Fate is described as the developments of events outside a person's control, regarded as the work of a supernatural power. The more popular one being God, as his existence was accepted more often. Faith on the other hand is something completely different. In a sense, it is when you surrender yourself to the mystery of the religion. I never was a religious person, but if there is a God, he must be pissed at me.

Either way, I found it all to be a bunch of crap. Here I was, a teenager with a bad attitude trapped in a hospital because of a rare blood disease that took a hold of my mortality. I'm suffocated just staying in here, obviously aware of my shortened life. Despite the harsh reality, I rather act as normal as I can.

I sighed. Nothing new here. I'm still stuck in this dull hospital room, patiently waiting for the moment I drop dead. I snorted. Yeah, way to think positive.

Hmm. I looked around my room, then out into the exposed hallway. A rather devious thought came into mind as I considered doing something I have been told many times not to do, but hey, rules were meant to be broken.

Carefully, I slowly unhooked myself from all the wires that were stuck in my skin. Surely nothing would happen as long as I didn't go for too long.

Feeling like a spy, I wobbled towards the door, it's been a while since I've last walked by myself so shoot me! Once I got there, I put my head out and scanned the entire hallway. Once I deemed it safe, I stepped outside my hell hole for perhaps the first time since I've been admitted here. It felt like I was on an adventure, free at last to do what I please, even if it was just for a few minutes. I could die at any day, so I may as well spend my last few moments with exhilaration.

As I came around the corner, I looked into the open room and saw doctors huddled around a woman, tending to her, while others were cleaning a baby. I found myself staring at it intensely, not knowing why.

Instinctively, the new born turned towards me and we locked eyes; the living and the dying. His young heart provided him with the everlasting life, while mine was slowing shutting down. I wanted to be angry, to scream out at the world at how unfair it was that I have to die while someone else got to live.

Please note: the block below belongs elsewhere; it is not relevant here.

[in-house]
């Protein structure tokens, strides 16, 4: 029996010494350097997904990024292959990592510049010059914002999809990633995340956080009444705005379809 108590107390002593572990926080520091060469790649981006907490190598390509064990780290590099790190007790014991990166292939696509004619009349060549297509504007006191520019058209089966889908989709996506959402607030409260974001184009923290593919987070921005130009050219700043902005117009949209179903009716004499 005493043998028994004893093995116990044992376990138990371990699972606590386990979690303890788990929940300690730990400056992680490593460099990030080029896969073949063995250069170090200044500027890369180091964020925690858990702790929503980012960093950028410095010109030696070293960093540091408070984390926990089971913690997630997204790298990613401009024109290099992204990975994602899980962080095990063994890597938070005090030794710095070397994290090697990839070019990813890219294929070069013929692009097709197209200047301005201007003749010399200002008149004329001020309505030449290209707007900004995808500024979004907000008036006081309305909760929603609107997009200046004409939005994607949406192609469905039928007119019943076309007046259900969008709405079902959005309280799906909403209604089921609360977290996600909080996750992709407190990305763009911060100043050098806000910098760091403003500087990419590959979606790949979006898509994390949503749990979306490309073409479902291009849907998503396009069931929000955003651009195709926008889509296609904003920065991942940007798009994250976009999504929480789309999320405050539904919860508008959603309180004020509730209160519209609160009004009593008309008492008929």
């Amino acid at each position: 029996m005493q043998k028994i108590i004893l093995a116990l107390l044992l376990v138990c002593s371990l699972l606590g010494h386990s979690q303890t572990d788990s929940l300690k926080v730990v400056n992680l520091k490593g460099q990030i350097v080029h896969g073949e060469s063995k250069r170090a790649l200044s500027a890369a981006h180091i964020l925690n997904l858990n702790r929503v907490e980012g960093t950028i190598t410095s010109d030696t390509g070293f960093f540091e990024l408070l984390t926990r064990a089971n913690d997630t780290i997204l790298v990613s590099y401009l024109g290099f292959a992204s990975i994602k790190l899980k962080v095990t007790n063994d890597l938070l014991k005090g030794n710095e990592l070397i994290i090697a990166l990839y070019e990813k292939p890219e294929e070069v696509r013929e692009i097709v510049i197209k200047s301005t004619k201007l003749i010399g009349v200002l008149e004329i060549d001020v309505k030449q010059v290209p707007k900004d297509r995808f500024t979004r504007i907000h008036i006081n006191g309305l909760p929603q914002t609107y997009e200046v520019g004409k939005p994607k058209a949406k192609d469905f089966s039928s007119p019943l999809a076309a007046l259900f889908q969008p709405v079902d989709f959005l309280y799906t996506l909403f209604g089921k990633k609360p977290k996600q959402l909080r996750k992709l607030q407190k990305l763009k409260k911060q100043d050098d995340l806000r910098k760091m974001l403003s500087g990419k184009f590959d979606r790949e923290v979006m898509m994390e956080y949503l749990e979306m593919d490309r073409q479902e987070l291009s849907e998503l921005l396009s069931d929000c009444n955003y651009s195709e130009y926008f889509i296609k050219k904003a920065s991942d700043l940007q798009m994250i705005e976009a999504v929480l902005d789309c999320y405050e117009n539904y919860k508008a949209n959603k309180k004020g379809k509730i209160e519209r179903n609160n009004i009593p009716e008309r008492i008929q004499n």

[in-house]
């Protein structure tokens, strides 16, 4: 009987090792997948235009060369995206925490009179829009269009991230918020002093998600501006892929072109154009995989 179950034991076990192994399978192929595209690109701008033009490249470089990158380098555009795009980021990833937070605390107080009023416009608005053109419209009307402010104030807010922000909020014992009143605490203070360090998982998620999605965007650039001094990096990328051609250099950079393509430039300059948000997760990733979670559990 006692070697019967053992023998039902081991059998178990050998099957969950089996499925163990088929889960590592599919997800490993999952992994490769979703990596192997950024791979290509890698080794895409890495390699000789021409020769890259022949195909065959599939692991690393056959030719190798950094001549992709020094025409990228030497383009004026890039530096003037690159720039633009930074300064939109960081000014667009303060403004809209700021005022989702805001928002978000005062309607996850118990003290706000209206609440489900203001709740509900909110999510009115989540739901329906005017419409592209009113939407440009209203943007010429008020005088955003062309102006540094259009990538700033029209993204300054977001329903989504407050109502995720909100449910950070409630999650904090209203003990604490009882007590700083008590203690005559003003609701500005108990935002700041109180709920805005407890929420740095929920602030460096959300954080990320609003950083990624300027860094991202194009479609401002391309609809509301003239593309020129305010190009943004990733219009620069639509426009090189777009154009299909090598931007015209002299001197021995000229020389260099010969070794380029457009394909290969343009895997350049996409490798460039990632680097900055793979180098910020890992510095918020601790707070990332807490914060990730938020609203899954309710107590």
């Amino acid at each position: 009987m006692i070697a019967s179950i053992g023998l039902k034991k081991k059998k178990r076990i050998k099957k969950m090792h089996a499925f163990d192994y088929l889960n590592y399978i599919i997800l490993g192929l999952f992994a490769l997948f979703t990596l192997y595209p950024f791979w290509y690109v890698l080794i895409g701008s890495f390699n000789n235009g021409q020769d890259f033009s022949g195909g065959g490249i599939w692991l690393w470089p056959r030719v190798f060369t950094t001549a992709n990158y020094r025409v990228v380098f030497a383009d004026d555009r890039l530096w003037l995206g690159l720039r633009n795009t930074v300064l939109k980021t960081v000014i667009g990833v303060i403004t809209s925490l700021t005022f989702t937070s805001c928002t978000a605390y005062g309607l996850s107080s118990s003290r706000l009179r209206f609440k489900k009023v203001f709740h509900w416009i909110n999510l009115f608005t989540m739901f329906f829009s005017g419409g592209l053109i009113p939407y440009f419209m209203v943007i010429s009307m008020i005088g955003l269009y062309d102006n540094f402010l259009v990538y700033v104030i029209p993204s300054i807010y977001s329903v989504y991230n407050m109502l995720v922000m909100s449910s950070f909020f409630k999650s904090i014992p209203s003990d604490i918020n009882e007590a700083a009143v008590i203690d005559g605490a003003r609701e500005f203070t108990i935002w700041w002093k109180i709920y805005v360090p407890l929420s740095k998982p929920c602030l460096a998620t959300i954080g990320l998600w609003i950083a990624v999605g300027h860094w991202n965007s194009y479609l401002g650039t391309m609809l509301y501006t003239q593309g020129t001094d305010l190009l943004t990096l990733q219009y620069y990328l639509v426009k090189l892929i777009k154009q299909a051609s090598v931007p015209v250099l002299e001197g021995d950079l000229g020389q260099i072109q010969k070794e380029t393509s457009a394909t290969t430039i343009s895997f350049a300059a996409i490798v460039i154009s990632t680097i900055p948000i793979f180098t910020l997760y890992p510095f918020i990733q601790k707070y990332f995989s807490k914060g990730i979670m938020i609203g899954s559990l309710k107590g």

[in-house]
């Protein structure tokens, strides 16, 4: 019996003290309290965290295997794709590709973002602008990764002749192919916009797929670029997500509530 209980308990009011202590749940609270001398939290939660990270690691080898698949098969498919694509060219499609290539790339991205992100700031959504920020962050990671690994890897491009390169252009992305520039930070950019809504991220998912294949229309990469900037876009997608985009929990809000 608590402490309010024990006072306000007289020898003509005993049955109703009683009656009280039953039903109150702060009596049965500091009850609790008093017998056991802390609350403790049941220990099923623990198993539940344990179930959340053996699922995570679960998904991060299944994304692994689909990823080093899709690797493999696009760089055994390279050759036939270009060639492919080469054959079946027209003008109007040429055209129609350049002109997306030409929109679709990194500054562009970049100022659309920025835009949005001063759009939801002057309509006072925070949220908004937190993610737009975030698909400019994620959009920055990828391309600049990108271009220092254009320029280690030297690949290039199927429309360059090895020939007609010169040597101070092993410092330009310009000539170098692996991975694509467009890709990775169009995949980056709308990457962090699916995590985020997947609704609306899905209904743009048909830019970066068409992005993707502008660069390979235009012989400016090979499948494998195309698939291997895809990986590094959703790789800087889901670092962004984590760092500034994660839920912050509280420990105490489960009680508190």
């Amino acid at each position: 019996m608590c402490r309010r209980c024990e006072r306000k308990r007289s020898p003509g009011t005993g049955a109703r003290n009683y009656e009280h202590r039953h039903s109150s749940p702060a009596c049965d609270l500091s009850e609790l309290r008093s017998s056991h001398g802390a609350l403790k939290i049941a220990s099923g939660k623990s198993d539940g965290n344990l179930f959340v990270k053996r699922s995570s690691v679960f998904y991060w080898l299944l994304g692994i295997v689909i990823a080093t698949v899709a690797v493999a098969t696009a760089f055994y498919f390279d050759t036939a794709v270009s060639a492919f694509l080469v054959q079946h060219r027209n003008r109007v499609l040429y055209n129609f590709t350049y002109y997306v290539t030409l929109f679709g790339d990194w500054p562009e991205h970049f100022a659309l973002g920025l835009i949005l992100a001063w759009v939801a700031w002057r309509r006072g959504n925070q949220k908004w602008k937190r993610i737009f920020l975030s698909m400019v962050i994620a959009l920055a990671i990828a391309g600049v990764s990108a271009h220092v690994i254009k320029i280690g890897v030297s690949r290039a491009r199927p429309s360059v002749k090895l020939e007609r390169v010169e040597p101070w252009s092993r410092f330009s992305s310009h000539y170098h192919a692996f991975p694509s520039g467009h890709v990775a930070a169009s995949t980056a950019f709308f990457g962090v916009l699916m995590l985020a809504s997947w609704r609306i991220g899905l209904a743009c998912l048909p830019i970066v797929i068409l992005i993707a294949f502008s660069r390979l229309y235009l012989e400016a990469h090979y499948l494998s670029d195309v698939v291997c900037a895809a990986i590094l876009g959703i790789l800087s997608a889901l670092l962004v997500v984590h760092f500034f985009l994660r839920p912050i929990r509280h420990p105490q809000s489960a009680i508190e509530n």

By observing the baby squirm and struggle as it adapted to the new world, realization began to draw onto me. I was a needed sacrifice in order for someone else to be born. It was the cycle that mother Earth has been using throughout her existence. My death, whether I accepted it as fair or not, allowed way for new souls to replenish our population.

A sharp pain in my chest brought me out of my thoughts. After being away for so long from the life-support machines, the toll was taking it out on my weak body. I leaned my weight against a nearby wall and began to cough. I knelt on both knees, feeling all the little strength I had rapidly escaping. Blood covered my fingers; the same blood that should be allowing me to live yet became my own worst enemy. I slid down until I hit the floor.

One nurse found me and started to shout for help. Minutes later, doctors appeared and all crouched beside me. The lead doctor, a mister Hugh Allan if I recall correctly, took me in his arms and ordered a wheeling bed to be brought. After receiving conformation that his order was understood, he looked back at me. The older man gently brushed loose strands of hair from my face. Through the reflection bouncing off his glasses, I could how pale I was. I could see pain fill the doctor's grey eyes as I stared at them. Focusing more, my own brown eyes were staring back at me.

A janitor ruined the moment when he brought in the bed. Standing up carefully, Dr. Allan hurriedly carried me to it. Once I was secured in, the staff huddled around me, watching me with sadden eyes as I drew my last breaths. Dr. Allan seemed the most affected by these circumstances. He grabbed my hand and held onto it as if his life depended on it. A lone tear dripped down his hollow cheek.

"I am so sorry."

Despite the situation and pain, I managed to let out a small chuckle as I smiled at him.

Don't be sad, for I am happy. I thought.

Losing my energy, I looked up at the glaring beam of light illuminating my pale face. I felt a sense of peace as I knew what was to come.

And then I died. I was 16.